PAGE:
Dhamra Port, which it took over in 2014 from L&T Infrastructure Development Projects and Tata Steel, handled the highest cargo volume of around 30 MT in 2019-20. It holds 100% stake in Dhamra Port Company Ltd (DPCL), which was a 50:50 joint venture between L&T and Tata Steel. Six years ago, the port had a capacity of 24 MTPA. The deep draught, all-weather multi-user port which commenced operations in May 2011 and handled a total cargo of 14.3 MT in 2013-14 is touted to become the Mundra Port of the east coast.
In June, 2018, APSEZ executed a share purchase agreement between L&T, Marine Infrastructure Developer Pvt. Ltd (MIDPL), L&T Shipbuilding, and Adani Kattupalli Port to acquire 97% shares of MIDPL, the developer and operator of Kattupalli Port. Emerging as Chennai’s new gateway for export-import trade, the port is located 30 km north of Chennai and has connectivity with the hinterland of north Tamil Nadu, Chennai, Bengaluru region, and south Andhra Pradesh, locations which are highly industrialised.
Krishnapatnam Port in the southern part of Andhra Pradesh is the jewel in APSEZ’s crown. KPCL operates a multi-cargo facility port which handled 54 MT in 2018-19.
Then there is the container facility at Ennore, operated by Adani Ennore Container Terminal, the first such facility at Ennore port. APSEZ won a 30-year concession in 2014, having offered a 37% share of revenue as annual royalty to the landlord port in a public tender. The terminal features a 400-metre quay, four rail-mounted quay cranes, 12 rubber-tyred gantry cranes, and a capacity to handle 8 lakh TEU (TEU means 20-ft. equivalent unit of container, in shipping parlance) annually. The phase II will include a quay line of 330 metres and a capacity of 6 lakh TEU, taking total capacity to 1.4 million TEU per year.
APSEZ also operates a coal terminal at Vizag. Developed to handle steam coal in the inner harbour of Visakhapatnam Port, the Adani Vizag Port Terminal is a fully-mechanised facility with a coal storage yard of 25 acres. It is capable of handling fully-loaded Panamax vessels.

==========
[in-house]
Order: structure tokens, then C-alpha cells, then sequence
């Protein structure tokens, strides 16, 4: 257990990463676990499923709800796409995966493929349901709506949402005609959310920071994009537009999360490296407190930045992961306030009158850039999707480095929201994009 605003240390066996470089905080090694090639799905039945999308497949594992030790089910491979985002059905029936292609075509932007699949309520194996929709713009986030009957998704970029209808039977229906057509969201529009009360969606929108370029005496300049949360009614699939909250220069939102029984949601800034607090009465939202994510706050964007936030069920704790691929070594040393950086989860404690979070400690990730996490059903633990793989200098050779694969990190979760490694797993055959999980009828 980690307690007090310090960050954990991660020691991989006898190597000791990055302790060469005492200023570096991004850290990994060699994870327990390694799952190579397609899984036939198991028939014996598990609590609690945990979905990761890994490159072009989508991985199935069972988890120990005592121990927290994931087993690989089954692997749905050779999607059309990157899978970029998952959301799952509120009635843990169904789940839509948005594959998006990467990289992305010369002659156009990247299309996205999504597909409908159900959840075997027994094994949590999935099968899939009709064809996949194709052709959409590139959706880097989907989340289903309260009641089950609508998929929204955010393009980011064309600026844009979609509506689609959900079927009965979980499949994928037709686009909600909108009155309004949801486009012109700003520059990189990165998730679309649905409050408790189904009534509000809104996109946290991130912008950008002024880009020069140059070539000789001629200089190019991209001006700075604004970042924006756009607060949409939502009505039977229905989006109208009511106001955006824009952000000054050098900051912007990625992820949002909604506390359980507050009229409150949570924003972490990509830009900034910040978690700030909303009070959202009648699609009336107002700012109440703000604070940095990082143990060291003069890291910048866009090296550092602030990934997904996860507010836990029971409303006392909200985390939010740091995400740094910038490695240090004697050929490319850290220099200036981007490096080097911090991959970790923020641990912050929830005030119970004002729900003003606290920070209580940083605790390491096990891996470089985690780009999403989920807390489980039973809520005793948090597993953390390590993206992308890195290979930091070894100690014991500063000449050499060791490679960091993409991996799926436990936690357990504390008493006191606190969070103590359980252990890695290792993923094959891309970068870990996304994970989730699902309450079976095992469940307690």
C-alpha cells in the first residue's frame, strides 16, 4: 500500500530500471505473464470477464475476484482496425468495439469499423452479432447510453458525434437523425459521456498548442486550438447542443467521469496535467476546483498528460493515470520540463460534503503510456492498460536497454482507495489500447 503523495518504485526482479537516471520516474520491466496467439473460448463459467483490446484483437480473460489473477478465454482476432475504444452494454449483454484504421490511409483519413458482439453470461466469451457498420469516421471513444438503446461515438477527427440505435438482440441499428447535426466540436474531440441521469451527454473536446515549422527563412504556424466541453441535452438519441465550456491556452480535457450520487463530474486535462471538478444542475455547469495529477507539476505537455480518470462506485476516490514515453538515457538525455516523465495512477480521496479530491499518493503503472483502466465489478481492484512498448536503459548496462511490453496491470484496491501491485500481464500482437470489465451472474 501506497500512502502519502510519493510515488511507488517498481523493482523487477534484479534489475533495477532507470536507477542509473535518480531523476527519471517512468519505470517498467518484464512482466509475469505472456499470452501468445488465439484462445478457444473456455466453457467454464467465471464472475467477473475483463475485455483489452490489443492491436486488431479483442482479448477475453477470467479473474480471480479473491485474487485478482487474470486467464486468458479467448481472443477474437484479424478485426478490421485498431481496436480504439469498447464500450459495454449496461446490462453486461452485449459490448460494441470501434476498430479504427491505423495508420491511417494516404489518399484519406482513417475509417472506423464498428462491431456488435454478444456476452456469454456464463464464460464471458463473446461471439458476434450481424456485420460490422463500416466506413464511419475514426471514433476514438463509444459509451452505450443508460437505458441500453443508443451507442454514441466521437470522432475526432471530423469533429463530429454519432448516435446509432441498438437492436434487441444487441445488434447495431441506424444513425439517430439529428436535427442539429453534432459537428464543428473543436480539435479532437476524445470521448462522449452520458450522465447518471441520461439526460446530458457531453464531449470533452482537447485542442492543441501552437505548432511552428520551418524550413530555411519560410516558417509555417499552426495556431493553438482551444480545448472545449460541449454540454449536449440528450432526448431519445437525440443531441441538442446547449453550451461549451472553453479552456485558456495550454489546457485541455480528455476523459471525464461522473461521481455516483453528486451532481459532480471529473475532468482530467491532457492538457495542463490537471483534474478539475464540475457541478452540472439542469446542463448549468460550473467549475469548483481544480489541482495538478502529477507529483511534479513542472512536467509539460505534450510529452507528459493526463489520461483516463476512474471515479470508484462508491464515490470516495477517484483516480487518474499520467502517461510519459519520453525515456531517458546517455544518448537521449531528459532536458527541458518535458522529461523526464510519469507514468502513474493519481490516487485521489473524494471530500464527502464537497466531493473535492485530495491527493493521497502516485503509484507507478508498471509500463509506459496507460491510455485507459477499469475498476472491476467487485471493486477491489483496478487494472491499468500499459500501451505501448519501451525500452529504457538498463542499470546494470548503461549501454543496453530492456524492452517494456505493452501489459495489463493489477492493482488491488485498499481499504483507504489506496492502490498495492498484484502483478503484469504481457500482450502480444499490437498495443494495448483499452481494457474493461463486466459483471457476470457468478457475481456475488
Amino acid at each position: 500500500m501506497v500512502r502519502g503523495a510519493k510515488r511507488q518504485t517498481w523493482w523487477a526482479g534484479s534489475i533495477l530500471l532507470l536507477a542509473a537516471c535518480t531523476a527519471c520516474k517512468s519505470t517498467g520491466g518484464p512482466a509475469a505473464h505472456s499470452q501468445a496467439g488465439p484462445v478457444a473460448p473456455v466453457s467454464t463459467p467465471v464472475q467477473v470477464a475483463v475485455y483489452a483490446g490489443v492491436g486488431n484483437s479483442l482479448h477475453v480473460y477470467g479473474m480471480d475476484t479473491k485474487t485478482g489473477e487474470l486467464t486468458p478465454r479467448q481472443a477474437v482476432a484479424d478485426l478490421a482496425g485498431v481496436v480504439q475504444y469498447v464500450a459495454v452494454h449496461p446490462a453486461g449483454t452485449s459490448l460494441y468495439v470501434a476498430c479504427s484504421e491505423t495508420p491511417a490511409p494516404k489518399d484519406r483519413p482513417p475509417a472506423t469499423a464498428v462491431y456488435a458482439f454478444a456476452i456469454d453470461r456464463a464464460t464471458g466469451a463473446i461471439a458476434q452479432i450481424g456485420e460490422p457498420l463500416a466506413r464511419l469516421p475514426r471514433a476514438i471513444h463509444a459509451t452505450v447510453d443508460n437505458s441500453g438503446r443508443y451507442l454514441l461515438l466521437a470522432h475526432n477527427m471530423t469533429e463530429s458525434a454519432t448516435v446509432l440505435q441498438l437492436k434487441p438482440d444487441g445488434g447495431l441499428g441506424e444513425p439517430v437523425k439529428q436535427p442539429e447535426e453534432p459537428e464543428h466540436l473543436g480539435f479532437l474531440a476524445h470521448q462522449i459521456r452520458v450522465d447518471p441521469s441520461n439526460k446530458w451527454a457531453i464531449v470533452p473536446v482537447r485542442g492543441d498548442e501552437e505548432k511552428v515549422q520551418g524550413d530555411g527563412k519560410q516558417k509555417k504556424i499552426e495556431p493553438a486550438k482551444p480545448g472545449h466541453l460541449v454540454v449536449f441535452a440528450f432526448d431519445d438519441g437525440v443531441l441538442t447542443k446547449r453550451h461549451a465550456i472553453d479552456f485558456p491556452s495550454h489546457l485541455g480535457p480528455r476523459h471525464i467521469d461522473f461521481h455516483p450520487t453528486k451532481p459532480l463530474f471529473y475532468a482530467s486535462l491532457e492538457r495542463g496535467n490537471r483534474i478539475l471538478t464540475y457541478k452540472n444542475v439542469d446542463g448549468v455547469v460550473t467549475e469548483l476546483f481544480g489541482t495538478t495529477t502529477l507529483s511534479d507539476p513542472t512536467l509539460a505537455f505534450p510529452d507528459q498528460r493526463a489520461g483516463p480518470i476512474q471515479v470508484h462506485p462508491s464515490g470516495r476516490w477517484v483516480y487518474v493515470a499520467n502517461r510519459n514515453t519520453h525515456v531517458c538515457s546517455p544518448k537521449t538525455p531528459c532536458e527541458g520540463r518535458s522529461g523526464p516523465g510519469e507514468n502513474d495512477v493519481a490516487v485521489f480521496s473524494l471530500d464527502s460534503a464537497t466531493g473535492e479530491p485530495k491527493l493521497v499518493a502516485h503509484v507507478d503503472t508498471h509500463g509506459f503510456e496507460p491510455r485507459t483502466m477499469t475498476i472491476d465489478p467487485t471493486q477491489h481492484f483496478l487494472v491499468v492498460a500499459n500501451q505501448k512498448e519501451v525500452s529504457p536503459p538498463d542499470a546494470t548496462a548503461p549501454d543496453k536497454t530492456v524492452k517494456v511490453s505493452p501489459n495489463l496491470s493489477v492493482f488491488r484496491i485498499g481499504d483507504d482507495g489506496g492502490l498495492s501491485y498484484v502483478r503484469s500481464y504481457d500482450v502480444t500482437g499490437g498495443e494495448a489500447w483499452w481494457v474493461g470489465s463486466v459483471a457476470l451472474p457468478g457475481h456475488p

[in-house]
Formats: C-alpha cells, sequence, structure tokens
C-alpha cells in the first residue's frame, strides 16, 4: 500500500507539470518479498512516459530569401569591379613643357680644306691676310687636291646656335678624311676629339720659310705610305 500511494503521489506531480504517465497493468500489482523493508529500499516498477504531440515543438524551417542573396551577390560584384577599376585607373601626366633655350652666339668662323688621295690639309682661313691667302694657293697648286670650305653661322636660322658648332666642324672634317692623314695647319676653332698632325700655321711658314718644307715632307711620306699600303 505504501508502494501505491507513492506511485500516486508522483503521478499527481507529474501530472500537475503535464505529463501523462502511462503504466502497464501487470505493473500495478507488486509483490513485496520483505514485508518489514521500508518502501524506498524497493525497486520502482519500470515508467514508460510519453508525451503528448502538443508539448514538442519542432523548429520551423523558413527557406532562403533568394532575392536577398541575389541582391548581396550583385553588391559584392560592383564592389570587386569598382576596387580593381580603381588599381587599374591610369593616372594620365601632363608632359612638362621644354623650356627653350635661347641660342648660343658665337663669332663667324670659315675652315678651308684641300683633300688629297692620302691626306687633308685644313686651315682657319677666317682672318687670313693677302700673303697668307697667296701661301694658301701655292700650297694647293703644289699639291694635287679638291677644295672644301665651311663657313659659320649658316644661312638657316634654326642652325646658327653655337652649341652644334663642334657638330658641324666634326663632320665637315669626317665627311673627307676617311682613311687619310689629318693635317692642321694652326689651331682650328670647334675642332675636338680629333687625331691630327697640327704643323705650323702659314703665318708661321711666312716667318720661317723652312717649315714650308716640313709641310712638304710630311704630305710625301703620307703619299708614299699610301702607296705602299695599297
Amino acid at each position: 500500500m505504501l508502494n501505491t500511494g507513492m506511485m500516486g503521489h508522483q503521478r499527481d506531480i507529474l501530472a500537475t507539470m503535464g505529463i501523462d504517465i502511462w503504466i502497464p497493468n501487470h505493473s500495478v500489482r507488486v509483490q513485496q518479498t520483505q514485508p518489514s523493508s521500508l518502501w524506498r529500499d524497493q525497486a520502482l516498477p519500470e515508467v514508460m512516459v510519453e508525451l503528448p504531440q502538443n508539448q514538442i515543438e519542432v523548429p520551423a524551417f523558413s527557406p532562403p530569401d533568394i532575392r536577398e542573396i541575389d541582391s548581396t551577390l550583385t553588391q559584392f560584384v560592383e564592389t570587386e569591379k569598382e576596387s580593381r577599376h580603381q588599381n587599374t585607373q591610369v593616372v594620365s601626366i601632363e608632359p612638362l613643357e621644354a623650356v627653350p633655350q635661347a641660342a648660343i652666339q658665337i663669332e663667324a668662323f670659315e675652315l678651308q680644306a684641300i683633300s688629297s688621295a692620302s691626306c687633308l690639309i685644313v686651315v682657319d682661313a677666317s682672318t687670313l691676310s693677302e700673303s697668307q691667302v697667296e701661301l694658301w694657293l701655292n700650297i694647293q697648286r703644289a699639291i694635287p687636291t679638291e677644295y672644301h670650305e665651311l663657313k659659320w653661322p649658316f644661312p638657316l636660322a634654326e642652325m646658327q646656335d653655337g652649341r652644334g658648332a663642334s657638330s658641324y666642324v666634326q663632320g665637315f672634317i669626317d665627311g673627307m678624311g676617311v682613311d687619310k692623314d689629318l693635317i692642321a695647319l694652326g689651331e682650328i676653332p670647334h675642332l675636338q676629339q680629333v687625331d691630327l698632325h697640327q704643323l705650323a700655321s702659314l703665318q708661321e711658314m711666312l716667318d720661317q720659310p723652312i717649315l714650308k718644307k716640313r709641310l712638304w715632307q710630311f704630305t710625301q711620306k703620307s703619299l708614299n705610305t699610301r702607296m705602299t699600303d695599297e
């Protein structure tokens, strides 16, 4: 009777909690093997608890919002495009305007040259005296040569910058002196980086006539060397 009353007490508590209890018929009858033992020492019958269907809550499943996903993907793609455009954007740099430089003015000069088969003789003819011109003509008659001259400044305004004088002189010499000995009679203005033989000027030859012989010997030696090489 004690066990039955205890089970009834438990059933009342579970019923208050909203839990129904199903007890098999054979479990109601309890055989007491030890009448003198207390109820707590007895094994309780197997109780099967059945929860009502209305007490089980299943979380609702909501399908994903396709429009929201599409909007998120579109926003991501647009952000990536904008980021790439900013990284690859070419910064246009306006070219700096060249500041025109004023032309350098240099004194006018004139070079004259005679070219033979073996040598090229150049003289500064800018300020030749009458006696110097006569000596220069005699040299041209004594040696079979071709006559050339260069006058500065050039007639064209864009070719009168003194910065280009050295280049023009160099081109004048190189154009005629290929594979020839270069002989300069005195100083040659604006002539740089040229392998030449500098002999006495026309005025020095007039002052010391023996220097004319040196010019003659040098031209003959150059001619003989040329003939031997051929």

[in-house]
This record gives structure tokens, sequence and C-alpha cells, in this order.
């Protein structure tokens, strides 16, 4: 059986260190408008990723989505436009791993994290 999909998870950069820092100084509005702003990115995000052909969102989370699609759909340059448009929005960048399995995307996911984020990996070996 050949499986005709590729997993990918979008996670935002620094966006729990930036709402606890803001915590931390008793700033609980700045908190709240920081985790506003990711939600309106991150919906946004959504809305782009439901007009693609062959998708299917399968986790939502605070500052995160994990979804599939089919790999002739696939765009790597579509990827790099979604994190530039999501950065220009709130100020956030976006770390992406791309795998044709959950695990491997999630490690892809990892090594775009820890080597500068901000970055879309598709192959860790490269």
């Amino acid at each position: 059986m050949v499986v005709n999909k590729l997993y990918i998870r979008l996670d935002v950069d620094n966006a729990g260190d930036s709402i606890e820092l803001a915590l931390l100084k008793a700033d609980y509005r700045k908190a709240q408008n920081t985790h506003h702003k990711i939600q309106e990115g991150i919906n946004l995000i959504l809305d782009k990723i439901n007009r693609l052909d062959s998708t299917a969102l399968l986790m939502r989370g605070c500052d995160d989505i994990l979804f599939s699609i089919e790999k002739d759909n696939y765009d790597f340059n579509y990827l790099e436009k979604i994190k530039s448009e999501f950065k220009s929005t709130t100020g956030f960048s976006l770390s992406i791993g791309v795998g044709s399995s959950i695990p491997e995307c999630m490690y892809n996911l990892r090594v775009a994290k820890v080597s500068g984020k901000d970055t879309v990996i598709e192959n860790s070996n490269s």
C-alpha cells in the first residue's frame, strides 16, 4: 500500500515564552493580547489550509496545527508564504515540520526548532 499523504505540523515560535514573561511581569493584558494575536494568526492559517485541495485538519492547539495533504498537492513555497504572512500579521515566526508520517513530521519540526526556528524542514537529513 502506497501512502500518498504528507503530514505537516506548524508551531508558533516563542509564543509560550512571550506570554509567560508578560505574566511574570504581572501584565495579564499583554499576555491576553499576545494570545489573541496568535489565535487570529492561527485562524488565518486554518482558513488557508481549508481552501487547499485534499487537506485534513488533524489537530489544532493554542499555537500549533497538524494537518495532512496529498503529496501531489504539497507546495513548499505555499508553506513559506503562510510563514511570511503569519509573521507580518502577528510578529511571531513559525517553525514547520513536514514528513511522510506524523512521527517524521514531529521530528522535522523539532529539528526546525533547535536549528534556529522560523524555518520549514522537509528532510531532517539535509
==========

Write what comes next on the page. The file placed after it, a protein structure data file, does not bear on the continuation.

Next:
According to the APSEZ annual report of 2019-10, the west coast capacity stood at 327 MT while on the east coast, it was less than a third, at 99MT. With the acquisition of Krishnapatnam and Gangavaram, APSEZ is steadily implementing its stated strategy of cargo parity between the two coasts of India. Industry officials say that the two takeovers will surely accelerate APSEZ’s journey towards a capacity of 500 MT by 2025.
The company has reported the total cargo throughput during the last financial year at 223 MT, clocking a growth of 7%. It handled a record container volume of 6.25 million TEUs, registering 8% growth. Mundra has continued to be the largest commercial port in India, handling 139 MT of cargo volume during the year.
On February 9, APSEZ reported a 16.22% increase in its consolidated profit to ₹1,576.53 crore for the third quarter. Its total consolidated income increased to ₹4,274.79 crore.
Karan Adani said in a separate statement that the team at APSEZ continues to innovate and establish operational excellence as the key differentiator, thus improving margins. “For instance, at KPCL, which was acquired in October, we have improved the Ebitda margin from 55% to 71%. APSEZ is well on course to achieve 500 MT of cargo throughput by 2024-25,” he said.
He is also going to focus on the Dighi Port. “APSEZ plans to invest over ₹10,000 crore to develop the port into a multi-cargo port with world-class infrastructure as well as investing in the development of rail and road evacuation infrastructure for seamless and efficient cargo movement,” the company said in a regulatory filing.
On January 28, 2021, APSEZ said it had raised $500 million by selling 10-year bonds to international investors at a coupon of 3.10%. It said the senior unsecured U.S. dollar note was oversubscribed six times by marquee international investors, helping it fix the coupon at a low 3.10%. In July 2020, it had paid 4.2% for a similar issue of $750 million.
With its mergers and acquisitions (M&As) in place, APSEZ is set to sail smoothly towards its targets.